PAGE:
[U]sers are selfish, lazy, and ruthless – Jakob Neilsen, definition of the online reader in ‘Information Foraging: Why Google Makes People Leave Your Site Faster’
This is one of those areas where it’s going to take time to re-educate people. It’s like plastic bags. They’ve been telling us for years to stop using these and although I have a reusable and reasonably manly shopping bag, the number of times I walk into a shop without it is ridiculous. Okay, fair’s fair, we recycle our carrier bags, but the point I’m making is that habits are both hard to break and hard to cultivate in the first place. Some people make sweeping statements about habits:
[…] changing the habit will take 30 days, re-affirming it further for another 30 days will definitely fix it and you'll have no problem to continue from there on. [source: Secret]
but nothing is ever that simple. If you’ve been in the habit of starting the day with real coffee, with two sugars and milk then switching to decaffeinated coffee with one sweetener and no milk takes more than thirty days of forcing the stuff down your throat until you acquire a taste for it. I speak from experience but that’s how I take my coffee these days. It’s drinkable; I’ve got used to it, but I can’t say that I prefer it; I just acknowledge that it’s better for me, especially considering the number of mugs of coffees I can go through in a day.
People are lazy and thoughtless and nowhere do we see this more than online. The more things you expect a person to do the less chance they’ll do it. They expect a button or a hyperlink to be sitting on the screen exactly when they need it pointing to precisely where they want to go and if it’s not there then something shiny will catch their eye and you’ve lost your opportunity for a sale or whatever. Only it’s not really laziness and thoughtlessness is it? I wouldn’t like to be viewed as idle or inconsiderate and I don’t expect you would either but we all behave in ways that make us look that way. It’s a time thing. You have a half-hour lunch break and you decide to pop into a shop to buy a T-shirt. Do you look at the shoes and the jeans or all the other stuff? No, of course not. You stride into the shop with purpose; march straight over to the T-shirts; select one that’s to your tastes, in your size and within your price range; take it to the checkout; queue; check your watch several times; pay and leave. And how long might that take? Five minutes? Ten? Because you’ve still got to find the time to eat lunch and get back to your desk on time.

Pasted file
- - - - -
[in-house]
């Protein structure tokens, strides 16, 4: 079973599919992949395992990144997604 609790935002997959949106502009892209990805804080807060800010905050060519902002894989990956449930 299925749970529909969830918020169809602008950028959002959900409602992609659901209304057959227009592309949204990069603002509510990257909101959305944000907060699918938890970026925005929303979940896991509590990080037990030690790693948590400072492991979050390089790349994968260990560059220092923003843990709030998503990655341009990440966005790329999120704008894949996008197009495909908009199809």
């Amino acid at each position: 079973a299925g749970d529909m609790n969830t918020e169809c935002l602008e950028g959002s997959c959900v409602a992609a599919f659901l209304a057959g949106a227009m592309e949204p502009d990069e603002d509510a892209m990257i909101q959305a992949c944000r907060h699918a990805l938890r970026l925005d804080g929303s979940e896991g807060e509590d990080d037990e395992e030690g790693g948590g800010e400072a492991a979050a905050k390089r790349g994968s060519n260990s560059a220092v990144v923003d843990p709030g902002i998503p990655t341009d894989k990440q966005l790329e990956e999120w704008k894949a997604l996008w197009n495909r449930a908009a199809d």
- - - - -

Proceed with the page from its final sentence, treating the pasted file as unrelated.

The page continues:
Time, that’s the problem. None of us has nearly enough. Actually that’s not true. All of us have exactly the same amount of time. The day doesn’t slip by any quicker closer to the poles than it does around the equator or anything like that. Time is not the problem. The problem is what we try to do with the time we have available to use. The average person is capable of reading and understanding between 200 and 250 words per minute. That means someone should be able to read any of my first three novels in under four hours and I suppose there will be people out there who can whoosh through a book like that but I can’t. I can’t concentrate at that level for any more than an hour, besides, I’m not a fast reader. I’ve just taken an online test and it said that my reading speed was between 150 and 200 words per minute. I sat that test about ten minutes ago and I can barely remember what it was about. I know it involved reading the inaugural address by John F Kennedy but I couldn’t have even told you the year he gave it, let alone the date. I’ve just reread it and I can tell you here and now, nothing stuck. Clearly there is reading and there is reading. I read three short essays by Gerald Murnane two night ago and I can still remember the gist of what he was talking about and that’s because I wasn’t under any pressure to read, or in any rush; I read until I felt I’d read enough and stopped; about twenty-five pages I think.
Online reading is a whole different ball game. We skim, our eyes flick over the screen, we get the idea and move on tout de suite. We don’t spend any time looking in the columns to the left or the right of what we’re reading. Occasionally something with catch our eye, something nice and shiny, and it has maybe three or four seconds to hold our attention before we’re off. But what about ebook reading? Do we read ebooks as if they were web pages or pages in a real book? Skim, skim, whoosh, whoosh.
Note to the authors of ebooks: If you want your readers to do something after they’ve read your book then tell them as soon as they’ve finished the book. That’s the beauty of an ebook, you can have a link to Amazon or Smashwords or whatever sitting there and all they have to do is click on it:
IF YOU ENJOYED THIS BOOK
PLEASE CONSIDER LEAVING A REVIEW.
Is that too much to ask?
Khaled Hosseini's novel The Kite Runner is said to have sold some ten million books and yet there are only 3475 customer reviews in Amazon (UK and US). Of course 3475 people taking the trouble to pass a comment on your book is not to be sniffed at but it’s still only 0.035% of readers. In June 1997, Bloomsbury published Harry Potter and the Philosopher's Stone with an initial print-run of 500 copies in hardback, 300 of which were distributed to libraries. The short initial print run was standard for first novels, and they hoped booksellers would read the book and recommend it to customers. It is nothing short of a miracle that Rowling has had the degree of success she has had. How many reviews was she ever going to get on Amazon? About a sixth of one.